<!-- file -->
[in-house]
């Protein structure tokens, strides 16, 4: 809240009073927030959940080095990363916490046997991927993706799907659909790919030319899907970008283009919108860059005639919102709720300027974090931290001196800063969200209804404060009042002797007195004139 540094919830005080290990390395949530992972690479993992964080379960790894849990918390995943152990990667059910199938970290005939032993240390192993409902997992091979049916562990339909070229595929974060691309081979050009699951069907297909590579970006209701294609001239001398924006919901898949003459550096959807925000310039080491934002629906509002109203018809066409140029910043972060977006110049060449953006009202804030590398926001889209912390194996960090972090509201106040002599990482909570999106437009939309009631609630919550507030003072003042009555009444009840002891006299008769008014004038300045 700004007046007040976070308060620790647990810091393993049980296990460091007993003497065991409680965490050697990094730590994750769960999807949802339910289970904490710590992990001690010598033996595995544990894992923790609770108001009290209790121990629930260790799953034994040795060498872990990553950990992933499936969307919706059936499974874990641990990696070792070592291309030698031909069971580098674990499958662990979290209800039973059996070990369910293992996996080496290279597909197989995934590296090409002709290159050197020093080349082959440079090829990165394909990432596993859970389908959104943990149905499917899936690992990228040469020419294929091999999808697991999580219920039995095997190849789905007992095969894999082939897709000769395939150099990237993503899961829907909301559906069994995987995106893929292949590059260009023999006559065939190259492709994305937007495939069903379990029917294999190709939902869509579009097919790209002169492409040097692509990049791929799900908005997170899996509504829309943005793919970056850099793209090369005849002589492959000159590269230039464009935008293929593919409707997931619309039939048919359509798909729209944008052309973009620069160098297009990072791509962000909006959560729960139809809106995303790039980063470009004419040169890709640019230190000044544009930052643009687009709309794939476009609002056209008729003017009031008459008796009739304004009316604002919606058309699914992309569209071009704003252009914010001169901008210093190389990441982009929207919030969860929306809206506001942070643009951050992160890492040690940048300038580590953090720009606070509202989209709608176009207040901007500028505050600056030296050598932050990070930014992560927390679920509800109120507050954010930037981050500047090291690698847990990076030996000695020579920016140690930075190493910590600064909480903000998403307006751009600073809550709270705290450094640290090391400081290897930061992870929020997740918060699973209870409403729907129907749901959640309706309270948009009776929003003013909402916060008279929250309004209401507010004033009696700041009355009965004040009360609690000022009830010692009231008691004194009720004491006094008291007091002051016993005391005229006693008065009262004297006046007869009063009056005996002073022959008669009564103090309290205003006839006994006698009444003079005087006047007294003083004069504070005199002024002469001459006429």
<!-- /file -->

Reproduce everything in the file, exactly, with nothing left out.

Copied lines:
[in-house]
């Protein structure tokens, strides 16, 4: 809240009073927030959940080095990363916490046997991927993706799907659909790919030319899907970008283009919108860059005639919102709720300027974090931290001196800063969200209804404060009042002797007195004139 540094919830005080290990390395949530992972690479993992964080379960790894849990918390995943152990990667059910199938970290005939032993240390192993409902997992091979049916562990339909070229595929974060691309081979050009699951069907297909590579970006209701294609001239001398924006919901898949003459550096959807925000310039080491934002629906509002109203018809066409140029910043972060977006110049060449953006009202804030590398926001889209912390194996960090972090509201106040002599990482909570999106437009939309009631609630919550507030003072003042009555009444009840002891006299008769008014004038300045 700004007046007040976070308060620790647990810091393993049980296990460091007993003497065991409680965490050697990094730590994750769960999807949802339910289970904490710590992990001690010598033996595995544990894992923790609770108001009290209790121990629930260790799953034994040795060498872990990553950990992933499936969307919706059936499974874990641990990696070792070592291309030698031909069971580098674990499958662990979290209800039973059996070990369910293992996996080496290279597909197989995934590296090409002709290159050197020093080349082959440079090829990165394909990432596993859970389908959104943990149905499917899936690992990228040469020419294929091999999808697991999580219920039995095997190849789905007992095969894999082939897709000769395939150099990237993503899961829907909301559906069994995987995106893929292949590059260009023999006559065939190259492709994305937007495939069903379990029917294999190709939902869509579009097919790209002169492409040097692509990049791929799900908005997170899996509504829309943005793919970056850099793209090369005849002589492959000159590269230039464009935008293929593919409707997931619309039939048919359509798909729209944008052309973009620069160098297009990072791509962000909006959560729960139809809106995303790039980063470009004419040169890709640019230190000044544009930052643009687009709309794939476009609002056209008729003017009031008459008796009739304004009316604002919606058309699914992309569209071009704003252009914010001169901008210093190389990441982009929207919030969860929306809206506001942070643009951050992160890492040690940048300038580590953090720009606070509202989209709608176009207040901007500028505050600056030296050598932050990070930014992560927390679920509800109120507050954010930037981050500047090291690698847990990076030996000695020579920016140690930075190493910590600064909480903000998403307006751009600073809550709270705290450094640290090391400081290897930061992870929020997740918060699973209870409403729907129907749901959640309706309270948009009776929003003013909402916060008279929250309004209401507010004033009696700041009355009965004040009360609690000022009830010692009231008691004194009720004491006094008291007091002051016993005391005229006693008065009262004297006046007869009063009056005996002073022959008669009564103090309290205003006839006994006698009444003079005087006047007294003083004069504070005199002024002469001459006429």